Consumer prices measured by the Colombo Consumer Price Index (CCPI) fell sharply in January as food and non-food prices eased with little pressure coming from supply side amid dampening impact on demand in certain sectors due to the pandemic.
According to the latest price data by the Department of Census and Statistics, Colombo district inflation rose to 3.0 percent in the twelve months to January 2021, decelerating from 4.2 percent in December 2020.
The January headline inflation is also the lowest since December 2018 when the CCPI measured inflation dropped to 2.8 percent when the economy was battered by the tight fiscal and monetary policies, which were also exacerbated by a protracted political turmoil.
Meanwhile, the so-called core prices measured barring the often-volatile items such as food and energy, also fell to 2.7 percent year-on-year (YoY) in January 2021 from 3.5 percent in December 2020.
The inflation appears to remain well anchored at present within the 4 to 6 percent desired range in the medium term.
Some economists predict inflation to pick up by mid part of this year with acceleration in private sector credit and aggregate demand in the economy.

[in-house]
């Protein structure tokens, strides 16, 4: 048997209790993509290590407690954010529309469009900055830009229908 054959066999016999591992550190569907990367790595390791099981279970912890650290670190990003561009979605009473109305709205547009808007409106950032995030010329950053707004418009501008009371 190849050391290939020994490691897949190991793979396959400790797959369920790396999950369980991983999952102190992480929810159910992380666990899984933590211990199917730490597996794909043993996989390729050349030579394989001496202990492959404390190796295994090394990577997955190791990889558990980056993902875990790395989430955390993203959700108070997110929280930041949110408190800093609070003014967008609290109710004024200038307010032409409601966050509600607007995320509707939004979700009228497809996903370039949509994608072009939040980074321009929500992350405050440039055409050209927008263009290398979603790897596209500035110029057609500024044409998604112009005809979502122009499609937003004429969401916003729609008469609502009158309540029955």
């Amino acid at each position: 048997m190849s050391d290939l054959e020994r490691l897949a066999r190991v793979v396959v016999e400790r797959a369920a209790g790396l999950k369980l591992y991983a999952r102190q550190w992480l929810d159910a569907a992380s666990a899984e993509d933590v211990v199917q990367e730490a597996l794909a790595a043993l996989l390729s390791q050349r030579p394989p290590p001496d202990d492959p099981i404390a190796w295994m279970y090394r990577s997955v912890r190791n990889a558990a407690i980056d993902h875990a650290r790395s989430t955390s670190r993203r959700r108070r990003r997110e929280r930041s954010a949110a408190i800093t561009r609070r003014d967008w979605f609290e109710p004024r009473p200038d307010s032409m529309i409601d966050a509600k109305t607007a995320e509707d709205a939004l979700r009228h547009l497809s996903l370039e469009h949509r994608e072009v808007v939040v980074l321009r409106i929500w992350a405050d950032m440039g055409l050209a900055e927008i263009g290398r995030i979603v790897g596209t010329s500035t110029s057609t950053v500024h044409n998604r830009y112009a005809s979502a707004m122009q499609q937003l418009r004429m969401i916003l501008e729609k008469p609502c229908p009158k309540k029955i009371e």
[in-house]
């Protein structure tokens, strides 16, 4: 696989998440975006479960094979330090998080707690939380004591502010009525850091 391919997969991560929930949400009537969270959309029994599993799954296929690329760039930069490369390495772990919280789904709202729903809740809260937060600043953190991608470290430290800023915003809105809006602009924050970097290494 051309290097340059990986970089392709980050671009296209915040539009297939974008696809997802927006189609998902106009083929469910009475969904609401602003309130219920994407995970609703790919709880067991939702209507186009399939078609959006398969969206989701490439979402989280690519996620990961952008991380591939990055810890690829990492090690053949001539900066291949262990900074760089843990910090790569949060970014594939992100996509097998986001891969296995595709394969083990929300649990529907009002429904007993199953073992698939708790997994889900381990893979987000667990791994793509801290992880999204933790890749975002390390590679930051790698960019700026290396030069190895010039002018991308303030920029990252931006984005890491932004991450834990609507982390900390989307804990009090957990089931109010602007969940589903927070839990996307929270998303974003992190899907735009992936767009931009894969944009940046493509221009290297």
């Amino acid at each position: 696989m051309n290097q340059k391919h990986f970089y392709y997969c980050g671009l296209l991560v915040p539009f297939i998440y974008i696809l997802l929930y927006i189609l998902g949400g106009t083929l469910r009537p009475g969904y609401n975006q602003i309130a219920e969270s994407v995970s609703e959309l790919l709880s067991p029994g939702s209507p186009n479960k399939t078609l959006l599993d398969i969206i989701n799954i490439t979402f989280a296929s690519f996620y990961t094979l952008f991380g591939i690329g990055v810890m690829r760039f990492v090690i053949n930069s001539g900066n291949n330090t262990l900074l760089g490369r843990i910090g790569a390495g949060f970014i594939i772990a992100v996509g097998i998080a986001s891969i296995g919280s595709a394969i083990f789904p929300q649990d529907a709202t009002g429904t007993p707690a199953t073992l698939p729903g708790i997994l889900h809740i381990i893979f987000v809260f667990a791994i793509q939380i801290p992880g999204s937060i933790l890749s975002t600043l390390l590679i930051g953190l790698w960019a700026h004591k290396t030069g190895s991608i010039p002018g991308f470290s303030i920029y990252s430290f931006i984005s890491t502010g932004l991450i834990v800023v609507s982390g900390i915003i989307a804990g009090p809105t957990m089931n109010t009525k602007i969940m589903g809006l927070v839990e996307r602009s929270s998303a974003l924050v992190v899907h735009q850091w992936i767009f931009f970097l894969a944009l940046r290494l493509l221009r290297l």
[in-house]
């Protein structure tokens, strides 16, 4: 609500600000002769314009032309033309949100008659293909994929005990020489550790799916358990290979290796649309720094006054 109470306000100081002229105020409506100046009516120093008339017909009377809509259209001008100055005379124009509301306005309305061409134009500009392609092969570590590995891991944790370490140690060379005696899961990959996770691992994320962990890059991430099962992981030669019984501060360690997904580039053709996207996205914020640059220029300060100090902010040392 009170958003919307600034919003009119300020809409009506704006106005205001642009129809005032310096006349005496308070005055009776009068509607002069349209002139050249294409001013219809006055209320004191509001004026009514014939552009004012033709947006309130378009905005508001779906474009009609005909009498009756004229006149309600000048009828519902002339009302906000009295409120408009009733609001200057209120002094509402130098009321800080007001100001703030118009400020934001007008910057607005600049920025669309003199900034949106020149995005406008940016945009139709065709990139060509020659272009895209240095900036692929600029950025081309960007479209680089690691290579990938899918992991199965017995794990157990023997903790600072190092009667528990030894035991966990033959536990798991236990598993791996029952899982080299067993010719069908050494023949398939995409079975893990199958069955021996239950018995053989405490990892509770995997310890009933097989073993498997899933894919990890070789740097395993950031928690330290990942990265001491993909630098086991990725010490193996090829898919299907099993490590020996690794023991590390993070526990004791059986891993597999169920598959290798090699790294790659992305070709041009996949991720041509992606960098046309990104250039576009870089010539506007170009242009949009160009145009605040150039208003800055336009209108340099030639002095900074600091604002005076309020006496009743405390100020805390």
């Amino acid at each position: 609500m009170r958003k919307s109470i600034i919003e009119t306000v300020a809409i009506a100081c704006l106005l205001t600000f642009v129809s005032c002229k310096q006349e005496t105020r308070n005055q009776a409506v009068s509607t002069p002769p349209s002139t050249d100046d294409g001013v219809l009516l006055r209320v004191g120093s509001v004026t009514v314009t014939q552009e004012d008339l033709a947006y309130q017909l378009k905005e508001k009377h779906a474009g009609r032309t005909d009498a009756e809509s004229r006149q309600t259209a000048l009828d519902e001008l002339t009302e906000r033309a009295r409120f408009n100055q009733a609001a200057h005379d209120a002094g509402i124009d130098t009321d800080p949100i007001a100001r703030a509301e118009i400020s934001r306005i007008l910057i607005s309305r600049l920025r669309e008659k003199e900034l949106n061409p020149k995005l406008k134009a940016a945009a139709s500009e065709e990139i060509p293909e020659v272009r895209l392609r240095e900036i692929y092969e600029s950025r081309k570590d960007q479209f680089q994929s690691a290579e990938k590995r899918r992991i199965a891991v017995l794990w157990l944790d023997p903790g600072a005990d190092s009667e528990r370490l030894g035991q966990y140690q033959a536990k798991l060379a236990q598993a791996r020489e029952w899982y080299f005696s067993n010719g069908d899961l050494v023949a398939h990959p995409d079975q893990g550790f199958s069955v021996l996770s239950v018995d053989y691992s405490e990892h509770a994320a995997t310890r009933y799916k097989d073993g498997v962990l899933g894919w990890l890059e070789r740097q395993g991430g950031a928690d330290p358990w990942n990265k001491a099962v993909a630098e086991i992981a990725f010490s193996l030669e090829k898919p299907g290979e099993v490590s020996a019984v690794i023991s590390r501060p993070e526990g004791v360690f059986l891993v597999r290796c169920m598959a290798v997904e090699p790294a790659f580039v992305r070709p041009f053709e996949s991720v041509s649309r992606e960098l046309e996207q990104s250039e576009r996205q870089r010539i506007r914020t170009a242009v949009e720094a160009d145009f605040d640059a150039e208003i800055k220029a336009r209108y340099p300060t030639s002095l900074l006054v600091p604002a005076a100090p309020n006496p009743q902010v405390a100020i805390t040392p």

The Central Bank has been following what is referred to as ‘Modern Monetary Theory’, where deficit finance happens through printed money at record low interest rates, until the country closes its output gap between the potential and the actual.
January inflation also comes at a time when the country is collecting its third back-to-back record paddy harvest and in the midst of a great production reawakening seen in more than half a century.
However, the weather gods could upset the party, which could create some supply constraints and push prices upwards.
Meanwhile, according to the CCPI report for January, food inflation decelerated to 6.8 percent from 9.2 percent in December on YoY basis while on a month-on-month (MoM) basis too such prices decelerated to 0.9 percent from 1.4 percent in December.
The non-food prices, which have long remained muted, slowed to 1.4 percent YoY from 2.0 percent in December while the MoM prices remained flat at 0.3 percent.
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